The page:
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Korpgud
Metal newbie

Joined: Sat Jul 13, 2013 7:09 pm
Posts: 139
Location: Sweden
PostPosted: Thu Jul 09, 2020 4:07 pm 
 

I'm recording a BM album by myself. I'm neither a bass player nor a particularly good guitar player, but luckily modern technology still allows me to record/pause/record, to circumvent my limitations. But in order for things to sound as right as possible, I have a question.

Take the classical, quick BM skank beat of Transilvanian Hunger and 3 billion other BM songs. If we assume the bass and the snare together produce 16th notes, would the bass play 16th notes as well? Or just follow the bass drum in 8ths? Is there a standard?
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Awblaster
Metalhead

Joined: Mon Feb 08, 2010 6:07 pm
Posts: 594
Location: United Kingdom
PostPosted: Thu Jul 09, 2020 5:21 pm 
 

It depends on a lot of things. Try both and see what sounds/feels better.

Personally, when both are playing the same thing I tend to match the guitar riff as much as possible on bass. I play with a pick though, and at higher tempos it might get quite difficult to match that with fingers.
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Korpgud
Metal newbie

Joined: Sat Jul 13, 2013 7:09 pm
Posts: 139
Location: Sweden
PostPosted: Sat Jul 11, 2020 5:40 am 
 

Yeah I'll be using a pick too. I guess I'll just try both and see what feels/ sounds best. Thanks for the help!
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Gameofmetal
Mallcore Kid

Joined: Wed Nov 27, 2019 5:57 pm
Posts: 28
PostPosted: Sat Jul 11, 2020 2:59 pm 
 

Both from my own experience recording bass (not a great bassist by any means) and from what I've heard from bassists, it just depends on your own ability and what you think sounds best for that particular piece. You can vary it up between sections too if you want to add dynamics or as a riff builds into the next maybe move from eights to sixteenths or something.

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Headless420
Metalhead

Joined: Wed Sep 27, 2006 5:22 pm
Posts: 412
Location: United States of America
PostPosted: Sun Jul 12, 2020 1:50 am 
 

Record both and you will most likely find that you wont be able to tell the difference between 8th/16th notes on bass, when placed in a full mix.

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Korpgud
Metal newbie

Joined: Sat Jul 13, 2013 7:09 pm
Posts: 139
Location: Sweden
PostPosted: Sun Jul 12, 2020 5:33 am 
 

Alright, good advice. Thank you all!
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Jabawock
Metal newbie

Joined: Fri Apr 22, 2005 8:31 pm
Posts: 111
Location: Belgium
PostPosted: Mon Jul 13, 2020 5:21 am 
 

I know you already got some answers, but I'd like to chime in with a different view on this.

Bass is supposed to lay the rhythmic foundation for the song, so it should be tight and groovy. Playing 16ths on bass will mostly sound flabby, regardless of how tight your playing is. So, personally, I would always recommend playing 8ths instead. This will sound much more solid, and will preserve the strong rhythmical element of the bass.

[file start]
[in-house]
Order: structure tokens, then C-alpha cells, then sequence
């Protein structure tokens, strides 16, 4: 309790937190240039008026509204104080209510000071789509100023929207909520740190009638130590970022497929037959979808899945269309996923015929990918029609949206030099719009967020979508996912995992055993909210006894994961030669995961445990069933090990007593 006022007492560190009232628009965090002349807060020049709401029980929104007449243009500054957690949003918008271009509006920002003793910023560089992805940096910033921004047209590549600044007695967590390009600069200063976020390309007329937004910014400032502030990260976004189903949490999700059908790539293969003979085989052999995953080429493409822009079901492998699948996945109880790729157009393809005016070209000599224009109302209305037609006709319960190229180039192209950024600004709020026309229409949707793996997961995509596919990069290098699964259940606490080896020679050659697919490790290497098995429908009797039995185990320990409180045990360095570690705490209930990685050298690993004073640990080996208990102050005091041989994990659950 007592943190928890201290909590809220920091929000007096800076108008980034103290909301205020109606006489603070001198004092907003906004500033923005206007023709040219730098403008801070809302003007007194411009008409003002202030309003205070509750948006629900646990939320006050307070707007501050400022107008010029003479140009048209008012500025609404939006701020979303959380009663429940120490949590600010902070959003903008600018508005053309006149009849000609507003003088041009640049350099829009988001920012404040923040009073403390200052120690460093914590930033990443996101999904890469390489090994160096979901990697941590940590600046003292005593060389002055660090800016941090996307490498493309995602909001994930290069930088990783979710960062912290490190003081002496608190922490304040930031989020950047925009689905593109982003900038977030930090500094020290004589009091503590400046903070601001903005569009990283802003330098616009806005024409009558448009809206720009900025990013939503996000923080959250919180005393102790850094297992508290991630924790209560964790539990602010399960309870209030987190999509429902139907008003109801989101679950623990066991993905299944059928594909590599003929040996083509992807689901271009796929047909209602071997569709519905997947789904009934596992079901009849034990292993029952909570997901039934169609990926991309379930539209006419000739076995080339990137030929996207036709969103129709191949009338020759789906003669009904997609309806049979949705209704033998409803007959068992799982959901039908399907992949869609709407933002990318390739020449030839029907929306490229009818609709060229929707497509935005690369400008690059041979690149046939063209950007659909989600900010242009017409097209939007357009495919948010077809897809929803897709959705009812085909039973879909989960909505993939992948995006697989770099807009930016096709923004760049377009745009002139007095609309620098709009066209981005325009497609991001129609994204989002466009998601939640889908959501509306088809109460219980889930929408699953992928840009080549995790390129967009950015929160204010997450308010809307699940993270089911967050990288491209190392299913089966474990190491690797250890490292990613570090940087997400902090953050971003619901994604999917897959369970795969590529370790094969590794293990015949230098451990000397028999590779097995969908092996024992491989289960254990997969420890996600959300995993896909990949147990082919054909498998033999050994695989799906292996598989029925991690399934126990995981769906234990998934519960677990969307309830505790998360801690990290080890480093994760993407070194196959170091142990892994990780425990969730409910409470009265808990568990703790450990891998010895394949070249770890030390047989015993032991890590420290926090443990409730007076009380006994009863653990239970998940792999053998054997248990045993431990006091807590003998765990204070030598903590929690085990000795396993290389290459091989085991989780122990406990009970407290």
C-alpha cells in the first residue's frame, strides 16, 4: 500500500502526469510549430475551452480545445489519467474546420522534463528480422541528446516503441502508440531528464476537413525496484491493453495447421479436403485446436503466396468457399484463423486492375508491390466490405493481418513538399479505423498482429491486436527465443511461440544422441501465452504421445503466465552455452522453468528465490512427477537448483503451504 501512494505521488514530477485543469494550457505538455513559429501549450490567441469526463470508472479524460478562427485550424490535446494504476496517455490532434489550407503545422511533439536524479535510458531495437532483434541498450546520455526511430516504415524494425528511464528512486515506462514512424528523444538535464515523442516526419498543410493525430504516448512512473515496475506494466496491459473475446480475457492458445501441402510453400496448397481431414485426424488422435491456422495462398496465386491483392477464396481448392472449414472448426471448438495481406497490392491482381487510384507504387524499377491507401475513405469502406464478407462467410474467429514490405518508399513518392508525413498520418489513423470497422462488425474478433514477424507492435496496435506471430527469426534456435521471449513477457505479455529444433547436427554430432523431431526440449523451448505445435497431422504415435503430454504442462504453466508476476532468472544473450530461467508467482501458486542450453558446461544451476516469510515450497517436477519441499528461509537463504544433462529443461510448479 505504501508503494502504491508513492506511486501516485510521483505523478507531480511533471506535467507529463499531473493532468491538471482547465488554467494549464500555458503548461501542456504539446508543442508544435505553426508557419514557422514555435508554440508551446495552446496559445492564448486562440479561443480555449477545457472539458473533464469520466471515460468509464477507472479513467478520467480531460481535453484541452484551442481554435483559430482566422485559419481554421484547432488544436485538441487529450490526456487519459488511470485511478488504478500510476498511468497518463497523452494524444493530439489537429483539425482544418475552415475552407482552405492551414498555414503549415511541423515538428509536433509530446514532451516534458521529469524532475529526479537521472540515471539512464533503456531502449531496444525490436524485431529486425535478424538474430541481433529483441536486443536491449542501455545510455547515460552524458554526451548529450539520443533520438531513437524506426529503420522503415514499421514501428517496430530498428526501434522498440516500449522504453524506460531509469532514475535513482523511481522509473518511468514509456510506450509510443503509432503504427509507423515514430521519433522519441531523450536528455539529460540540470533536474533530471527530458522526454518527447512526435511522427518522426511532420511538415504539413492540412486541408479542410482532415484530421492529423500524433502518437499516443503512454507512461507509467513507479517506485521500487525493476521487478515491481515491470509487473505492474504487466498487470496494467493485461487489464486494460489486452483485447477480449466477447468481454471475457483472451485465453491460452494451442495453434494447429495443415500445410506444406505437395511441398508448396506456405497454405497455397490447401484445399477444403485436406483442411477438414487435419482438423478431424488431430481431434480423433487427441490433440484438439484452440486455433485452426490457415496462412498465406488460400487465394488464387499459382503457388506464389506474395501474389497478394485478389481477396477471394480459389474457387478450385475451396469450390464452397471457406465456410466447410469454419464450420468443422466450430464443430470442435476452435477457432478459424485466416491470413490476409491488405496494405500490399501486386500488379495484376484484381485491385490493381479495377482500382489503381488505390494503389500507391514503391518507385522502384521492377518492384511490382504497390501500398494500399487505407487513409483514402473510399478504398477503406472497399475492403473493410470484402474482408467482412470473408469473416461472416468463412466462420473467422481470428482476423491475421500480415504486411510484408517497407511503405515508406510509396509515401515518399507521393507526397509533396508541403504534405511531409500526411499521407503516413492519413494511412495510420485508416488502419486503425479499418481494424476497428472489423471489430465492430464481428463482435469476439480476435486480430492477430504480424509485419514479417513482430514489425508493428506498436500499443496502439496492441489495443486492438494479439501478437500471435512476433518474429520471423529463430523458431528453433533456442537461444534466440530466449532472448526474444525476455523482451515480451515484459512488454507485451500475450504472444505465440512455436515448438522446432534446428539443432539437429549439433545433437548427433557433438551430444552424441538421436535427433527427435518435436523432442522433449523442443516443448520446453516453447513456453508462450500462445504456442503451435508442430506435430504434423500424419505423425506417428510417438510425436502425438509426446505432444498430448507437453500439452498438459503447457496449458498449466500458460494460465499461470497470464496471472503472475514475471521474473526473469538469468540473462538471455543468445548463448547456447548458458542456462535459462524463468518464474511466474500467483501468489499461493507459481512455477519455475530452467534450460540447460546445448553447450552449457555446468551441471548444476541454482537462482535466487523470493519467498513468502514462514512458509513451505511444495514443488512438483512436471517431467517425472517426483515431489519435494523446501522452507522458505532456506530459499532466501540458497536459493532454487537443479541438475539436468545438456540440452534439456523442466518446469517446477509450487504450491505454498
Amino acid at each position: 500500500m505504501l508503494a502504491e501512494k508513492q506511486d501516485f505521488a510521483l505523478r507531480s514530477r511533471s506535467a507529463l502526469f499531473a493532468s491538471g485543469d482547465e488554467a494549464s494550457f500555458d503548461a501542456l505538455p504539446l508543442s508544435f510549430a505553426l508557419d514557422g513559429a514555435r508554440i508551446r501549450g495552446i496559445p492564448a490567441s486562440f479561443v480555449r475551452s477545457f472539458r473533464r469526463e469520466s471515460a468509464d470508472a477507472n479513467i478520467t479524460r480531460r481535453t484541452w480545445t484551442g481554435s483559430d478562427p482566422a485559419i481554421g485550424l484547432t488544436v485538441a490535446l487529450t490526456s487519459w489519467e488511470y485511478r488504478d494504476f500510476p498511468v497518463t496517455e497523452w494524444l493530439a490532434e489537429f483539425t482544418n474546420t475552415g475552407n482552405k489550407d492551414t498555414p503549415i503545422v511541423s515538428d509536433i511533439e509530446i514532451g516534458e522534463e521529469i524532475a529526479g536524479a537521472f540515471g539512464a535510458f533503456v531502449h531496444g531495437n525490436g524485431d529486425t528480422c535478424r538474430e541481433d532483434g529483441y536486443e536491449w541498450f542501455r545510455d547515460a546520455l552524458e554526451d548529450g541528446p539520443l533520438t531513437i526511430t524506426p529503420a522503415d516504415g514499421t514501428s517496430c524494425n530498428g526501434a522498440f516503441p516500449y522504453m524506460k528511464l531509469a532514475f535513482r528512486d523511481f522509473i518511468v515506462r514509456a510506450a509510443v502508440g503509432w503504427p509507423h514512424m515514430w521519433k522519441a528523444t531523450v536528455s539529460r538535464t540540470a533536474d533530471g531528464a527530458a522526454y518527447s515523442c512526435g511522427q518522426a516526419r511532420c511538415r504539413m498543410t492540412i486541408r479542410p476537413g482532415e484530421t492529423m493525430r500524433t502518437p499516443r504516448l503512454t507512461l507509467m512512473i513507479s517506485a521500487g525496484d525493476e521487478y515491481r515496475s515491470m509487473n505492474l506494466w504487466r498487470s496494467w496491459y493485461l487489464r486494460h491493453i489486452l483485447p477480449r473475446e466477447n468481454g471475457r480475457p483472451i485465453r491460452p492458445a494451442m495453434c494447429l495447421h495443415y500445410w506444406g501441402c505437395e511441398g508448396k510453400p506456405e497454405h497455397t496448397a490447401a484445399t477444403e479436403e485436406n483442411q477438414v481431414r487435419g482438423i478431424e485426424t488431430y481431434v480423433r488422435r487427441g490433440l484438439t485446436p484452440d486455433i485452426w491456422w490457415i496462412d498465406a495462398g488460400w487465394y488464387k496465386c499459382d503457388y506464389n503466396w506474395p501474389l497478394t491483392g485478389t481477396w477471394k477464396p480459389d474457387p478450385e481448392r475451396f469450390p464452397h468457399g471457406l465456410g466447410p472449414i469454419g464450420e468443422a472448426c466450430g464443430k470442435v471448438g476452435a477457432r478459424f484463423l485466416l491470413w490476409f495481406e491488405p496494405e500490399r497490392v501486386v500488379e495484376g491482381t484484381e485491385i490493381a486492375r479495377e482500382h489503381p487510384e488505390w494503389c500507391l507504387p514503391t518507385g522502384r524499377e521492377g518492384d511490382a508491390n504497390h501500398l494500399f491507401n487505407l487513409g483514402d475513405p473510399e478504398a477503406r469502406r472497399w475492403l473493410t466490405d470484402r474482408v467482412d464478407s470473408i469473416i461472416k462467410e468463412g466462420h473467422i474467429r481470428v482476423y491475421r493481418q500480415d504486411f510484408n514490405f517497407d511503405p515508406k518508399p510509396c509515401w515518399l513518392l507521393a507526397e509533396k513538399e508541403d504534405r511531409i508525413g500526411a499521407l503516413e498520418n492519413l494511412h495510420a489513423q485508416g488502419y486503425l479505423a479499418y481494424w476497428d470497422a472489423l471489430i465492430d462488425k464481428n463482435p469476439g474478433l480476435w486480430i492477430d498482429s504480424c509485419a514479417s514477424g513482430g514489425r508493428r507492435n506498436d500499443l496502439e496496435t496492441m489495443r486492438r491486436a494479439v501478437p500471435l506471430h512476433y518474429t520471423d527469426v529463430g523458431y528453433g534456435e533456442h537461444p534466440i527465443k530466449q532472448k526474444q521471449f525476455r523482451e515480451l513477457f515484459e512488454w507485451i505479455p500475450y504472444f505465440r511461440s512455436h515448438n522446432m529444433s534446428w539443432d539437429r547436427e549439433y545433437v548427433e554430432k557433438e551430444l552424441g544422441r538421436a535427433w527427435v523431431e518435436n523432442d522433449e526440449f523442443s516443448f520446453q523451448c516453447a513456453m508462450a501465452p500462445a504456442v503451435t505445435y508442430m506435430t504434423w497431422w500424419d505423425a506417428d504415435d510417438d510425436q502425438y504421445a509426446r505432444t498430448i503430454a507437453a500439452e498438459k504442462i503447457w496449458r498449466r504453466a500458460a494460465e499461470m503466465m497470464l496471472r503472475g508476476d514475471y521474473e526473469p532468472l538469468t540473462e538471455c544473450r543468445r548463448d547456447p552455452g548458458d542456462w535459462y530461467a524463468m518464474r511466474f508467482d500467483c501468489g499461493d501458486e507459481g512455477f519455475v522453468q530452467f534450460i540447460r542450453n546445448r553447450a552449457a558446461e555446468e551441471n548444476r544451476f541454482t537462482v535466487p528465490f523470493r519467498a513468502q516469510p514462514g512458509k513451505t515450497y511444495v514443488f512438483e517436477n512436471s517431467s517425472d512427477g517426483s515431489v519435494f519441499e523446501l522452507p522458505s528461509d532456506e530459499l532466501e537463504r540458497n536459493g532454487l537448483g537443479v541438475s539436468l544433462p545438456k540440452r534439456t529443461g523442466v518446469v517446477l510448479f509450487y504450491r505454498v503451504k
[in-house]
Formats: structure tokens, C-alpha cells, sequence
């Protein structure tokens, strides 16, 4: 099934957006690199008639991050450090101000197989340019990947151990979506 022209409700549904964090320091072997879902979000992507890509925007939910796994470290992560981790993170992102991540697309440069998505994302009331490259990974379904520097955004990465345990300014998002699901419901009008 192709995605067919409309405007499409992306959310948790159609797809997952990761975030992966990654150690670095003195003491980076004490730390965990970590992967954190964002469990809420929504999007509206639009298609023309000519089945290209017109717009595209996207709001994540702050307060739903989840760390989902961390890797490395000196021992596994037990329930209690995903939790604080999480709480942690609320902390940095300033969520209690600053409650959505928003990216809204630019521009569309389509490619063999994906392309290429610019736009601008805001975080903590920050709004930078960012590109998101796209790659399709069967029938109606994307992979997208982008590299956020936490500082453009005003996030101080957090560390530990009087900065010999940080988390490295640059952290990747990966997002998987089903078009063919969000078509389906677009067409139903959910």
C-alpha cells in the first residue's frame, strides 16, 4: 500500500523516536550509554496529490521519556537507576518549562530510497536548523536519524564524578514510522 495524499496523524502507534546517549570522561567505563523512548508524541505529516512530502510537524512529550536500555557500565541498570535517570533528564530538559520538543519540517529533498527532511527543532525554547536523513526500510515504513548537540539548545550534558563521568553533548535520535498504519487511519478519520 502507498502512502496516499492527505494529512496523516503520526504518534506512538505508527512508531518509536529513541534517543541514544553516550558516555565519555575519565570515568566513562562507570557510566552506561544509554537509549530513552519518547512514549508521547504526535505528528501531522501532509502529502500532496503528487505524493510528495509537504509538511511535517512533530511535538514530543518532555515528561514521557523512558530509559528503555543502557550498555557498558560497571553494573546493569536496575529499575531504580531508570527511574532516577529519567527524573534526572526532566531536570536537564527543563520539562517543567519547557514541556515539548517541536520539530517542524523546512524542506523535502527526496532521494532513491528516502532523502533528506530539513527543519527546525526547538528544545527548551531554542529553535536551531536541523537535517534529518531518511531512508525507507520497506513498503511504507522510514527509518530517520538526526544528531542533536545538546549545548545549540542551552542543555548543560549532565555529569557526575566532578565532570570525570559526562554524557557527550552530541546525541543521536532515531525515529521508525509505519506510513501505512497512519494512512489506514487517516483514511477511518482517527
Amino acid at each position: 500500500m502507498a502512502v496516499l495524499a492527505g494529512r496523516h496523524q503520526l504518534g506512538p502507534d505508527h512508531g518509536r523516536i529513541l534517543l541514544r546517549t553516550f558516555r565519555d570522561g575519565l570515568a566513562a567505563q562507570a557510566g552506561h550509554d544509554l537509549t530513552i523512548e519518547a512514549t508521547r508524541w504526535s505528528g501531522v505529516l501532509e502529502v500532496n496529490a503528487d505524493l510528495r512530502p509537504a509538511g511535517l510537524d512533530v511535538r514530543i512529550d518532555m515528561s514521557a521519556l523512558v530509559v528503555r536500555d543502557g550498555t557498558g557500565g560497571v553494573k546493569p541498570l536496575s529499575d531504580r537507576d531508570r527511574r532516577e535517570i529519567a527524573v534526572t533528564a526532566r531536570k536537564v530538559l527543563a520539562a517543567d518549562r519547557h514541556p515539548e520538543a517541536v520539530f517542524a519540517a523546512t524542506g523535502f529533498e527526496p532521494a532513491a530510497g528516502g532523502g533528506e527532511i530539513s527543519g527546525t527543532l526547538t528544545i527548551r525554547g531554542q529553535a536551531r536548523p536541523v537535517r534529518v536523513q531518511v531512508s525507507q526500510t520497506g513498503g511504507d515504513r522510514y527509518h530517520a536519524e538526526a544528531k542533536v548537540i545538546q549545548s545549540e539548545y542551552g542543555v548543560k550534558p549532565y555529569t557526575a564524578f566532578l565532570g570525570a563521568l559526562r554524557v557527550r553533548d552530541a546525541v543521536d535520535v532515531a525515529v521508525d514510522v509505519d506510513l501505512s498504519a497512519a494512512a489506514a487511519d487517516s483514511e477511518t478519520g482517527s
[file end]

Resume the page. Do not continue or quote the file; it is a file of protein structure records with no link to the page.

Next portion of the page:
Most recording engineers I have worked with (ok not that many, but still very experienced people) have recommended this approach too.
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Gameofmetal
Mallcore Kid

Joined: Wed Nov 27, 2019 5:57 pm
Posts: 28
PostPosted: Mon Jul 13, 2020 1:20 pm 
 

Jabawock wrote:
I know you already got some answers, but I'd like to chime in with a different view on this.

Bass is supposed to lay the rhythmic foundation for the song, so it should be tight and groovy. Playing 16ths on bass will mostly sound flabby, regardless of how tight your playing is. So, personally, I would always recommend playing 8ths instead. This will sound much more solid, and will preserve the strong rhythmical element of the bass.
Most recording engineers I have worked with (ok not that many, but still very experienced people) have recommended this approach too.


Actually gonna amend what I said earlier because I experienced this a bit yesterday recording some war metal type stuff, really felt like trem picking the bass left a weaker tone though I think there are times when it's good.

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Sitruk666
Mallcore Kid

Joined: Sun Mar 22, 2020 4:36 am
Posts: 14
PostPosted: Thu Jul 16, 2020 5:07 am 
 

there are so many factors. from how you dial in your tone and what pitch is being played, your personal technique etc etc

when i saw Mgla live (twice) the bassist did a combination of the two, depending on the part of the song.

another thing you can do is go to ultimate guitar/any tab website and look up your favorite songs and see what the bass is doing

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Izmorr
Mallcore Kid

Joined: Fri Jul 17, 2020 2:15 pm
Posts: 3
Location: Norway
PostPosted: Sat Jul 18, 2020 7:54 am 
 

This is very good. Always good to read discussions on stuff that’s not necessarily the biggest focus.

I’ve done blastbeats where all guitars and bass play the same (16th notes). I’ve also followed the bass drum when playing bass (either straight 4th or 8th notes, or a more rhythmic section), while the guitars play something different like straight 16th or open chords that ring a full bar or longer.

The bass guitar can do much more to the rhythm, feel and groove in all styles that one might initially think. It’s amazing.

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Korpgud
Metal newbie

Joined: Sat Jul 13, 2013 7:09 pm
Posts: 139
Location: Sweden
PostPosted: Thu Jul 23, 2020 5:05 am 
 

Great advice all around here!

Now that the thread is already open, I'll be acquiring a bass soon. Since I'll only be using it via line-in, the sound of the bass itself won't matter as much I guess. Is there a relatively cheap brand you guys would recommend that could work in this context? I'll probably end up getting a used one anyway but I have no idea what to look for. Something that keeps the tuning well?